March 18, 2019: Pinnacles National Park to Carrizo Plain National Monument (235 miles)
Roads Traveled: California Highway 25, Indian Valley Rd., Vineyard Canyon Rd., California Highway 46, US Highway 101, California Highway 58, Soda Lake Rd.
I got up around 7:30 after sleeping much better than the previous night. I bundled myself up so I would stay warm as the overnight temperatures had dipped into the low 40s. I tried to burn my remaining firewood to warm up a bit while drinking my morning coffee and breaking down camp, but it just wasn’t happening.
I took the short ride into the National Park proper to view the Pinnacles. The views of the rock formations were good, but I didn’t have much time to hike around. I thought I might come back on the return leg so I can do some exploring.
I headed south on Highway 25. The highway didn’t have a color rating on my Butler map, but I found it to be quite fun. There was very little traffic and the road was in fairly decent condition.
The hills in the area were bright green! Much of the scenery of rolling hills and grasslands reminded me of the “Bliss” wallpaper that was the default on Windows XP. Soon Highway 25 met up with Highway 198. I continued straight onto Peach Tree Rd. The road, which was very narrow, wound its way through farmland and the valley called Slack Canyon, then climbed up into the hills toward San Miguel. At best, the road was 1 1/2 lanes, maybe less. It didn’t matter though because I didn’t see a single car, truck, or anything until I was a few miles outside San Miguel.
I dropped into San Miguel for a top-off and a stretch. I stopped for a few minutes at Mission San Miguel. Stopping at the mission brought back some memories. When I was growing up, my dad would often take my brother and me to San Francisco for our summer vacation. Along the way, we stopped a few times at Mission San Miguel to tour the grounds. I quickly noticed a lot had changed around the mission since those days of my childhood. The road now had curbs, and the town had been built up quite a bit. No longer was there a dirt parking lot and empty fields around the mission.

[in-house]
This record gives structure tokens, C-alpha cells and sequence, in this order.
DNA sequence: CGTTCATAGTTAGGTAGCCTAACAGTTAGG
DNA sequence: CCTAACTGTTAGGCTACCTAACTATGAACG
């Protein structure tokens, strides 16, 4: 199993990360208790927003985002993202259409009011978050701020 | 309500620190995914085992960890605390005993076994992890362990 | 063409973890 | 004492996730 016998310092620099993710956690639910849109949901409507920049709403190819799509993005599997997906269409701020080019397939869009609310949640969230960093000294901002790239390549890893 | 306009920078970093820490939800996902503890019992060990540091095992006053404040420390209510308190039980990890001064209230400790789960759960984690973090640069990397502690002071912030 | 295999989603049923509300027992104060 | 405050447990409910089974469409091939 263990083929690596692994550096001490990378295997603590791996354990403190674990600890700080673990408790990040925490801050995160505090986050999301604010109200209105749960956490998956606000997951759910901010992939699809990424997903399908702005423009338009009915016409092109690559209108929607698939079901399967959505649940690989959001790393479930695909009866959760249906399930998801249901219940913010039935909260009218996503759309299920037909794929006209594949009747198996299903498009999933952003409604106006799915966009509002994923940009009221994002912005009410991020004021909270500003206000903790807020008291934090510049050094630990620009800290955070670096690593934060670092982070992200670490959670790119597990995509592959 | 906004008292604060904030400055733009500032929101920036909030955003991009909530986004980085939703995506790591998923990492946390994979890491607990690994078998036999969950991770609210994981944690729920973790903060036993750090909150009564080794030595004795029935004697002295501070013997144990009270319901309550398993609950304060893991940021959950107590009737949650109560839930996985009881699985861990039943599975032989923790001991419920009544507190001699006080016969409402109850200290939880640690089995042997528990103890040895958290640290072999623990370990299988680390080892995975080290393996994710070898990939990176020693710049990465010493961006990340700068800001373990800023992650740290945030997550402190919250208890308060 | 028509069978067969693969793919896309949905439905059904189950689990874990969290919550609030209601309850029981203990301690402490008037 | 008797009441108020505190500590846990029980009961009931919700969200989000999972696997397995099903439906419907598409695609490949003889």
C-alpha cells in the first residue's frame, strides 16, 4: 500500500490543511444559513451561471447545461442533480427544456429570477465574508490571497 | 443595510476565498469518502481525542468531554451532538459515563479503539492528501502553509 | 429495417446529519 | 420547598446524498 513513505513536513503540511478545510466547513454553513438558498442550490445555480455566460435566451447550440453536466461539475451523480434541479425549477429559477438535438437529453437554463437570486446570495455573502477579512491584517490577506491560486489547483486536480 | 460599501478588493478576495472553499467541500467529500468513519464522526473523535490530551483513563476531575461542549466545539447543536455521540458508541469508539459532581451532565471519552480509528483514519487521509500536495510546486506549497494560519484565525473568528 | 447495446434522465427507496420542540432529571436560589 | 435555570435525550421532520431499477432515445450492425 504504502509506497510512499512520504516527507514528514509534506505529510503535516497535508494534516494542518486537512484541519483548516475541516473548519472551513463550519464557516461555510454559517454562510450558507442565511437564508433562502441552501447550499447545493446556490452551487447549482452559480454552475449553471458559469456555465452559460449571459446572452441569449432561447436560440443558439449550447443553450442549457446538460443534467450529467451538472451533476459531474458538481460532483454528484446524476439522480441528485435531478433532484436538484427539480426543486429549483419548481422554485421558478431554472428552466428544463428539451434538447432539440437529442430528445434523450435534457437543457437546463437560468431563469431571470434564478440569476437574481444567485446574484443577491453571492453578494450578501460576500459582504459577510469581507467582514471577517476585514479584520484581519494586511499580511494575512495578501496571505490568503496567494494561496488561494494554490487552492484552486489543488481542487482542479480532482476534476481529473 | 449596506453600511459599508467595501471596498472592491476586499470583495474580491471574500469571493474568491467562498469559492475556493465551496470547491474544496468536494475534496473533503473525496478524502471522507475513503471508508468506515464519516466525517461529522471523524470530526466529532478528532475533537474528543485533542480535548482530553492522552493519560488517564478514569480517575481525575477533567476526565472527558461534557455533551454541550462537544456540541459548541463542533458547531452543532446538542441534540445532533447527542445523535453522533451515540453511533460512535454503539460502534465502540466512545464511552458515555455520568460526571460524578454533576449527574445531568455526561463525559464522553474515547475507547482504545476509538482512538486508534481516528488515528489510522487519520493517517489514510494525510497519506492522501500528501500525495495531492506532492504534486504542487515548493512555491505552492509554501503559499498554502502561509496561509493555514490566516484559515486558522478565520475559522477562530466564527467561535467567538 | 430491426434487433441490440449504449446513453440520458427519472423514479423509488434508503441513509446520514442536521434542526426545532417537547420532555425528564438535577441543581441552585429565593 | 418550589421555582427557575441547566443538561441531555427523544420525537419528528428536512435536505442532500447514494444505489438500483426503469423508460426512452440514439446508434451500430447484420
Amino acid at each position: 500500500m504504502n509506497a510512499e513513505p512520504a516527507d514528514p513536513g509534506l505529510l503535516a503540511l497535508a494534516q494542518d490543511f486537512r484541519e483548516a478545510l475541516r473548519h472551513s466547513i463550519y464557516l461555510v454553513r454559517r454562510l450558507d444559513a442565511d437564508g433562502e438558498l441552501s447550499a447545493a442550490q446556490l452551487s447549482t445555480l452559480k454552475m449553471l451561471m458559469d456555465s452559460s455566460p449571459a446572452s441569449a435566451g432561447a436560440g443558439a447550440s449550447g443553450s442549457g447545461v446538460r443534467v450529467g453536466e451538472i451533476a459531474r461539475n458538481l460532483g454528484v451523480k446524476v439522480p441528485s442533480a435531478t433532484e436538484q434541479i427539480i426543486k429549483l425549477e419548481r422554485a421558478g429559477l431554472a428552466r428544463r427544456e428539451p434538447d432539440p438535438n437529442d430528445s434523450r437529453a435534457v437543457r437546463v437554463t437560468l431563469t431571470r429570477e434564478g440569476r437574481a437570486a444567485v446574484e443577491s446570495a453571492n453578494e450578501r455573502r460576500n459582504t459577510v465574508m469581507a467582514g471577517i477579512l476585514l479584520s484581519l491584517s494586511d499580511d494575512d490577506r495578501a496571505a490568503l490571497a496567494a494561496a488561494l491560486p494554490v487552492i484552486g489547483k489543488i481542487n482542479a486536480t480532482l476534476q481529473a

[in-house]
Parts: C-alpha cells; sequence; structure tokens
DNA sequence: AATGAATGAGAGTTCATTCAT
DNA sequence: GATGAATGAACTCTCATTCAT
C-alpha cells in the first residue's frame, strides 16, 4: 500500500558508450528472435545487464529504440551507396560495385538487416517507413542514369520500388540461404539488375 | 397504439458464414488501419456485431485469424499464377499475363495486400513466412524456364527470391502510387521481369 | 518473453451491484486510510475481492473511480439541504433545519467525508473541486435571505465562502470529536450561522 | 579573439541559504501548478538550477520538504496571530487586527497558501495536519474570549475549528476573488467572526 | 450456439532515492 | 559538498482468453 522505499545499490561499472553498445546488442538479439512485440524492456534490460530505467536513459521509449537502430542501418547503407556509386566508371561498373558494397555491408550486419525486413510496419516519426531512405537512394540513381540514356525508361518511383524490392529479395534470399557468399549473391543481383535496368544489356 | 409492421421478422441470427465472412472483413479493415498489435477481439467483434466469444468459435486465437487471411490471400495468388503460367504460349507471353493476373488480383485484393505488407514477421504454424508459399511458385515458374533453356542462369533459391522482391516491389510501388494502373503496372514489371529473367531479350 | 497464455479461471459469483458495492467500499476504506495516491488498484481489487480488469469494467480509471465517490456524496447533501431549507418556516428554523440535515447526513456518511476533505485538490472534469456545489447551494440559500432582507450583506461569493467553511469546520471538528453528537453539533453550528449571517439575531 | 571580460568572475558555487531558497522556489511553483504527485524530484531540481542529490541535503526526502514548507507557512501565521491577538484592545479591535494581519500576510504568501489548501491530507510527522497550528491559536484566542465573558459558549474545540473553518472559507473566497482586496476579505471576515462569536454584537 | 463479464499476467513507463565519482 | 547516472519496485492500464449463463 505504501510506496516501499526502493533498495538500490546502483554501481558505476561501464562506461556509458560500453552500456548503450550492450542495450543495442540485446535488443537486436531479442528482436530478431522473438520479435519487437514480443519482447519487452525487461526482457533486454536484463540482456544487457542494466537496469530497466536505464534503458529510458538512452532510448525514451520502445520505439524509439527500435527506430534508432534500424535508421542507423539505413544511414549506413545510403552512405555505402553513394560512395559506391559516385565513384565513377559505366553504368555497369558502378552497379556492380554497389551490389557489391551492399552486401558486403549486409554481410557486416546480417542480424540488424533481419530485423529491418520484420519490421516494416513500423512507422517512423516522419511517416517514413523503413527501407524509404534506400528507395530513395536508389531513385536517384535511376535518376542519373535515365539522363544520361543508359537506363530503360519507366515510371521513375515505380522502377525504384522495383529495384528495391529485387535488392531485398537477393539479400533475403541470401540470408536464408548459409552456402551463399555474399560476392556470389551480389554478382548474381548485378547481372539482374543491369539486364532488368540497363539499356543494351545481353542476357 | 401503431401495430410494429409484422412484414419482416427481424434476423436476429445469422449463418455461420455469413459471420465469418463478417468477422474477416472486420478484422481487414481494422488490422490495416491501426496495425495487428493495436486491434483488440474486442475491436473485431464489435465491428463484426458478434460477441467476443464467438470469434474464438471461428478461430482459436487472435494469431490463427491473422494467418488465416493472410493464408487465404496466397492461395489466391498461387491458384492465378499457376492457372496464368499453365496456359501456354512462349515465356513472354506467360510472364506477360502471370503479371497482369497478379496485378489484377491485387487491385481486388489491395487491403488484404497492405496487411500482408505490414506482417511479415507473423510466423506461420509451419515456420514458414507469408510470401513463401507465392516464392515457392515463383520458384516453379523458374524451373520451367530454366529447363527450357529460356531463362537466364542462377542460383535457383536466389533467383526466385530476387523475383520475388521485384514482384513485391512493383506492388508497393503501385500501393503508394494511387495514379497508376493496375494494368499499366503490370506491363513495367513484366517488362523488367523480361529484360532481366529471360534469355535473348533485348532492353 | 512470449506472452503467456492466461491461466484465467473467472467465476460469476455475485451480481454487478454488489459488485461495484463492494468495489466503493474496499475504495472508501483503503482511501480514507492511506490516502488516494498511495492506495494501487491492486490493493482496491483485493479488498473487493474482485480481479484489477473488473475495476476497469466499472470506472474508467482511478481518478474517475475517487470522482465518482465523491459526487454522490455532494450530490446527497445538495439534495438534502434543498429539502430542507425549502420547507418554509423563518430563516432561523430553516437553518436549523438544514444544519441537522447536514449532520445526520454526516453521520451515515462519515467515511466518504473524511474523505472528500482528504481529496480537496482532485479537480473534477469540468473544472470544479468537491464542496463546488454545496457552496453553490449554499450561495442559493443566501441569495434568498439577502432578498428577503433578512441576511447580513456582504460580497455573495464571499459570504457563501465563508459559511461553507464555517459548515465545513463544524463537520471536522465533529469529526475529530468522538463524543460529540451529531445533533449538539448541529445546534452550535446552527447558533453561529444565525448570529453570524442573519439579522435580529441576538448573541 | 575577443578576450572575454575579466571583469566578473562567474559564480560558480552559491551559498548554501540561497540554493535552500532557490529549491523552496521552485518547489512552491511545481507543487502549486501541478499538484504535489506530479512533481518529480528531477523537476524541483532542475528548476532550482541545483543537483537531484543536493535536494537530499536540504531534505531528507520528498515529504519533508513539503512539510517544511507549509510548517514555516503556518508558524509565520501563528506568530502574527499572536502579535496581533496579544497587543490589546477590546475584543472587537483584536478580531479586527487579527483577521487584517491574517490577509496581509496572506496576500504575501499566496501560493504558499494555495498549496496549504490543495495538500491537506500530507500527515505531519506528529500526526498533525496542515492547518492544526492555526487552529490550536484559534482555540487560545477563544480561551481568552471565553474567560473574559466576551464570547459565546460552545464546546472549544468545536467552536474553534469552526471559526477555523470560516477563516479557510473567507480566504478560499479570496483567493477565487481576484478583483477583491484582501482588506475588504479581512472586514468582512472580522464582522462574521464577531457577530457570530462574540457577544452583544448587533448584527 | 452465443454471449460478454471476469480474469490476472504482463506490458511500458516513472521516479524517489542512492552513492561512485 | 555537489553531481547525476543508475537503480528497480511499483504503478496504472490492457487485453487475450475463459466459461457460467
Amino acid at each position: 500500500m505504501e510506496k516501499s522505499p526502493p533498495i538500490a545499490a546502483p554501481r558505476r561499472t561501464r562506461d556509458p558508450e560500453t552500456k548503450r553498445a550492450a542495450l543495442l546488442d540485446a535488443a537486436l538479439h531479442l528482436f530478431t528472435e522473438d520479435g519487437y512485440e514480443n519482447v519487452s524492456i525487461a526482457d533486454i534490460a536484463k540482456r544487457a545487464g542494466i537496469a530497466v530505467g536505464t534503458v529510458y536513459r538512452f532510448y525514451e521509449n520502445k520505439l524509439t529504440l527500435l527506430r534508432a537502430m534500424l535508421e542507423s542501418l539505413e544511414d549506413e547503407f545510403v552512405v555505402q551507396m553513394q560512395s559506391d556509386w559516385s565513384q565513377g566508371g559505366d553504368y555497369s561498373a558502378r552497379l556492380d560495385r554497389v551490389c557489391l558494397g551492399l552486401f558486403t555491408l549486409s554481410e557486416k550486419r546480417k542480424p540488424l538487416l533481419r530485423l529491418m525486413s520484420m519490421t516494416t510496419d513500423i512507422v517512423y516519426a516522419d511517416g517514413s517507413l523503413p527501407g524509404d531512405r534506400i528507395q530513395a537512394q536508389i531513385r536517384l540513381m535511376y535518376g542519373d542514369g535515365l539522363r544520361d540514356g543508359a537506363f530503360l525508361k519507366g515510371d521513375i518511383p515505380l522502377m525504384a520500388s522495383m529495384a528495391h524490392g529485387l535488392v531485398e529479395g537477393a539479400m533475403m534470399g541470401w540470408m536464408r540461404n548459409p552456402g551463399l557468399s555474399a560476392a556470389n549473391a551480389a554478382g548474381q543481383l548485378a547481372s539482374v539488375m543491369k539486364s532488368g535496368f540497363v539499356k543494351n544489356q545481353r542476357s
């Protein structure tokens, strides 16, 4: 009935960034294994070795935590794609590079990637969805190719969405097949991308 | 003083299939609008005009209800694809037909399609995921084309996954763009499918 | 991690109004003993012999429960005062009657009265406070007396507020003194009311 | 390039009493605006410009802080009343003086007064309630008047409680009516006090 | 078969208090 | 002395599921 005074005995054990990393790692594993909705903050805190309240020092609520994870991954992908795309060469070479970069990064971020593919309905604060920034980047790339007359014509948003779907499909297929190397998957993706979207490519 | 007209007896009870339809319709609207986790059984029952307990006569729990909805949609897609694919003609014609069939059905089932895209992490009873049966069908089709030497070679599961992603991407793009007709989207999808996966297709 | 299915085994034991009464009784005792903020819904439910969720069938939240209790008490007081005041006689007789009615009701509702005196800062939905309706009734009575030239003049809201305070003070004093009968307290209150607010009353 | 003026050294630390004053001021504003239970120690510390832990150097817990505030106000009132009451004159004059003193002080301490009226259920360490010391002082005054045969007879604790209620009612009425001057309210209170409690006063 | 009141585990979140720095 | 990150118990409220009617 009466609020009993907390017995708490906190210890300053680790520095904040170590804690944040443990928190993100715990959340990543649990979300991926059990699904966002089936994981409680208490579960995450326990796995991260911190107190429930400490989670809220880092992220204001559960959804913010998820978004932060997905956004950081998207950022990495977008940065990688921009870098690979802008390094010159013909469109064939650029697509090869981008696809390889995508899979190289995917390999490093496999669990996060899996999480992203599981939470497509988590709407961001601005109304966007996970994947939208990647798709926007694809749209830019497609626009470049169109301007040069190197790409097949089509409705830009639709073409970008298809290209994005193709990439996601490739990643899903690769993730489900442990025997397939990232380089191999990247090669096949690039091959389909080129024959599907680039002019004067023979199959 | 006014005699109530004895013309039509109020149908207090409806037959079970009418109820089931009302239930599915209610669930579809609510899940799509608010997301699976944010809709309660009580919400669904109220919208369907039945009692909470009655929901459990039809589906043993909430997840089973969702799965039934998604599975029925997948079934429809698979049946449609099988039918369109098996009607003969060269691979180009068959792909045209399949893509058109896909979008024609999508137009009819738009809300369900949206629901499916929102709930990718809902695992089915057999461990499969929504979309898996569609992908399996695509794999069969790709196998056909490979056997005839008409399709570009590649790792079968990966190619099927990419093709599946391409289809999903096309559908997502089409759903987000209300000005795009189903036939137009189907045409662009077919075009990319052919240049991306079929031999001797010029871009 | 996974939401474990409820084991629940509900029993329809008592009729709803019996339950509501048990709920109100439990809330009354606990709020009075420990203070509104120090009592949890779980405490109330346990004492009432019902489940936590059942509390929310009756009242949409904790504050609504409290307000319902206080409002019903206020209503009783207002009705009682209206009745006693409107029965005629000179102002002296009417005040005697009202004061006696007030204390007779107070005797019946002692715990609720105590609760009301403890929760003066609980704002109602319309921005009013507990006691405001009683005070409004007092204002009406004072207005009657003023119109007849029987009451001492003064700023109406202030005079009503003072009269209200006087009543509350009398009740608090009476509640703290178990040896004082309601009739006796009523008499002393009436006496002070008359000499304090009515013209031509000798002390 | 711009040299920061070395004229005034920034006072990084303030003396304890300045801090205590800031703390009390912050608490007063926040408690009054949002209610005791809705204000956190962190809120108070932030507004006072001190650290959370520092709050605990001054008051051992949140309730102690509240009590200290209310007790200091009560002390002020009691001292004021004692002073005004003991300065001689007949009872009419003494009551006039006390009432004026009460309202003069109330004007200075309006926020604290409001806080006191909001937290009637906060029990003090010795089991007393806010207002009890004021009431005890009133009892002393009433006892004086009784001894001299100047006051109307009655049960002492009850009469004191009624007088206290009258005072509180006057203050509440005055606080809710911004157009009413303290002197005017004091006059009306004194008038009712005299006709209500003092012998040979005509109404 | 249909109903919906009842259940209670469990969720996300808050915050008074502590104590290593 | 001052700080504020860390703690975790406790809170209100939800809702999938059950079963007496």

I backtracked out of San Miguel to Vineyard Canyon Road to go to Parkfield. As I made the initial climb up the hill out of San Miguel I got a glimpse of Camp Roberts in the distance, my old annual training stomping grounds from my time in the California National Guard. “Camp Bob” still looked like a collection of old World War II-era barracks (because it mostly is), but it looked like it had been built up considerably since my time in the Guard.
Vineyard Canyon Road wound its way through green pastures and soon climbed up into a landscape of brown brush. The road dropped into a valley near the town of Parkfield.
For geology and earthquake fans, Parkfield is the epicenter (har har) of activity. Parkfield lies on the San Andreas Fault and is in an area keenly studied by geologists. Parkfield is the perfect place because since 1857 there has been a magnitude-6 quake on an average of every 22 years. The relatively short time between events and regularity of occurrence makes Parkfield the most closely studied earthquake zone in the world.
I stopped at the bridge into town, where a sign proclaims you are crossing the San Andreas Fault. Heading east the sign tells you that you’re entering the North American Plate; heading west, the Pacific Plate. The bridge itself lies on a portion of the fault that experiences aseismic creep, that is fault movement that does not result in an earthquake. Since the bridge was built in 1936, creep along the San Andreas has resulted in the piers of the bridge shifting 5 feet relative to each other. Looking down the south guard rail, one can see a bend created as a result of the creep.